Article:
Reading the manga of Gokukoku no Brynhildr inclined me finally to read the manga of Elfen Lied, which is by the same author, Lynn Okamoto. I will say that the manga Elfen Lied is more violent and sexually graphic than the anime, but it explores its themes more thoroughly. (Yes, I argue that Elfen Lied is a very intelligent work, though the case can easily be made that the author should have restrained himself in regard to its repulsive images.) In this article, I shall remark a little on the nature of evil, which appears to be the main subject of Elfen Lied. The manga focuses on the fact that man is tainted–or, to speak more precisely, in a state of total depravity–by original sin, which we see in the characters’ self-absorption, focus on baser things, and the dehumanization of other people. Most of the characters are victims of some kind–whether one speaks of Mayu flying from her perverse step-father or Lucy, whom people see as an instrument for breeding Diclonii or–in her earlier years–a fun object to torment.
The viciousness displayed by the Diclonii are impelled by their forced isolation or their desire to revenge themselves on the human race. In the latter case, it is important to remember that the general run of people are mirrors: we reflect goodness or ill-will as it comes at us. Only the truly vicious person does evil things to people who show him goodness. Only the saint or man dedicated to repentance returns good for evil. People who have never known love can hardly help reflecting the hatred and malice directed at them.
Take the famous flashback to Lucy’s past. She is beaten, tormented, and ostracized by her fellow classmates. She feels loved only by a puppy. Once she finally gains a human friend, she discovered that this girl had only befriended her in order to betray her. With the dog–her sole friend–butchered, she kills her malicious classmates and flees into the woods, producing total isolation.
As spiritual writers remark, the devil likes to tempt people when alone, whether they are Our Lord Himself, St. Anthony the Great, or my dear readers. The devil wishes to lead us into sin, especially that most terrible capital sin of invidia or ill-will, often translated as envy. I am afraid that Lucy is a particularly easy soul to tempt from ill-will to the blackest misanthropy. Though, the devil commonly appears in Elfen Lied and–I would argue–is the main villain of the show, scientists can’t perceive him. The scientists come up with the absurd reasoning–which smacks of superstition–that murder is written into the Diclonii’s genes. If they had not made themselves out to be so righteous, they would have perceived the same affliction in their own natures–original sin! If murder were really written into the Diclonii’s genes and not the result of scientists exacerbating fallen human nature’s inclination to evil through ill-treatment, then we could not have a Diclonius as sweet as Nana–my favorite character, by the way.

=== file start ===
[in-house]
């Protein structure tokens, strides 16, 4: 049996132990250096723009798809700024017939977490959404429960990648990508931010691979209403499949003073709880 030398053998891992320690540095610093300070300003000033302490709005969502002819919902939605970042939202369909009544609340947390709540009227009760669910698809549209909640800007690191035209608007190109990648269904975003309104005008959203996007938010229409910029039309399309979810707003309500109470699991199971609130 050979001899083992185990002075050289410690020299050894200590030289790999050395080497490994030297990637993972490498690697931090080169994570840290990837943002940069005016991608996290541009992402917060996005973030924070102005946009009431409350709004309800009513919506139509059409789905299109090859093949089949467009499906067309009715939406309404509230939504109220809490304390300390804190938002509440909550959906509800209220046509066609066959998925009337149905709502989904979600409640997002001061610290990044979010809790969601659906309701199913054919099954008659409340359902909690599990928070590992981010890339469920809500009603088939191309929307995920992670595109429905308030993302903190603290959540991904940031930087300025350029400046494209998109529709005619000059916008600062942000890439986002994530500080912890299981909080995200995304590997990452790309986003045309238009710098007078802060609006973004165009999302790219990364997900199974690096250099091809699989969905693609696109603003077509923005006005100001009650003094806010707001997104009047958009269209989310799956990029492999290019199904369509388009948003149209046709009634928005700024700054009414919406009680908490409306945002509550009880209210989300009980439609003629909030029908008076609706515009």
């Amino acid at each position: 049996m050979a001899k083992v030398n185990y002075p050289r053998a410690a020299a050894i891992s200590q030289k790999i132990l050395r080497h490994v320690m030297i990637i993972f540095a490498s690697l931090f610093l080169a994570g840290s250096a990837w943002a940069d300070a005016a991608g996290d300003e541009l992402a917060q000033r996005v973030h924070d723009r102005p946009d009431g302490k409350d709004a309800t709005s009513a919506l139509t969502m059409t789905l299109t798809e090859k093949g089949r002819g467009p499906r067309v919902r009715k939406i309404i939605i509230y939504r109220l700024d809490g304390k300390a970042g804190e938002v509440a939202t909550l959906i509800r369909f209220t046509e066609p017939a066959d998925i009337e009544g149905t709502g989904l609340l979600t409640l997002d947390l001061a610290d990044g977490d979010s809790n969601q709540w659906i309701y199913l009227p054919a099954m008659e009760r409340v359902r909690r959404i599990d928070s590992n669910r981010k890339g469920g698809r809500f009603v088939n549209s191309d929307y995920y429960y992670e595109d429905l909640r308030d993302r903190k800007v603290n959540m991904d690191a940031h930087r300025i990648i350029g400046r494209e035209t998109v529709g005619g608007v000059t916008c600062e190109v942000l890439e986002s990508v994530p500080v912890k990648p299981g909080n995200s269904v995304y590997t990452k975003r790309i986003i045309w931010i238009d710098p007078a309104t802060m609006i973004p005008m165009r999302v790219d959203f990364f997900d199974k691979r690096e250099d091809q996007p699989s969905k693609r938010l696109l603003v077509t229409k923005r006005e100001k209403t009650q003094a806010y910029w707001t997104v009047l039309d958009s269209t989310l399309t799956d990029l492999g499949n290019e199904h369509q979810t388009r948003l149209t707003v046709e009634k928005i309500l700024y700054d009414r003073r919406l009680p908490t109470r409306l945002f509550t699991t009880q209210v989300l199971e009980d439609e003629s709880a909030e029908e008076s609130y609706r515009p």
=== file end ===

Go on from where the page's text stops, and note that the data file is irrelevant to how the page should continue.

Indeed, the devil is more apparent than God in the manga because people have forgotten God. Perhaps this, more than isolation and envy, is the main cause of the crimes committed in Elfen Lied. Forgetfulness of God means disbelief in the idea that people are created in God’s image and likeness. As many people aptly argue, ethics become emotivism without God. The villains of this series are particularly warped and hardhearted.
But, good exists in the world too, as shown by the love of Nana for her papa and Kouta and Yuka’s willingness to take in homeless people. (I shall argue in another article that goodness starts to shine more brilliantly as the manga shows evils multiplying.) In a sense, we’re all wandering and homeless without God. Though imperfect and marked by frailty, people are often the vehicles for bringing God into other people’s lives. The recognition Kouta gives to Lucy and Mayu affirms the value of these two persons. Due to their perception of themselves as lovable and valuable beings, they work to make other people feel valued. Love, most importantly, the love of God, turns people from selfishness and malice. Yet, one wonders whether love can save Lucy, who is simultaneously the most guilty and most victimized of the characters?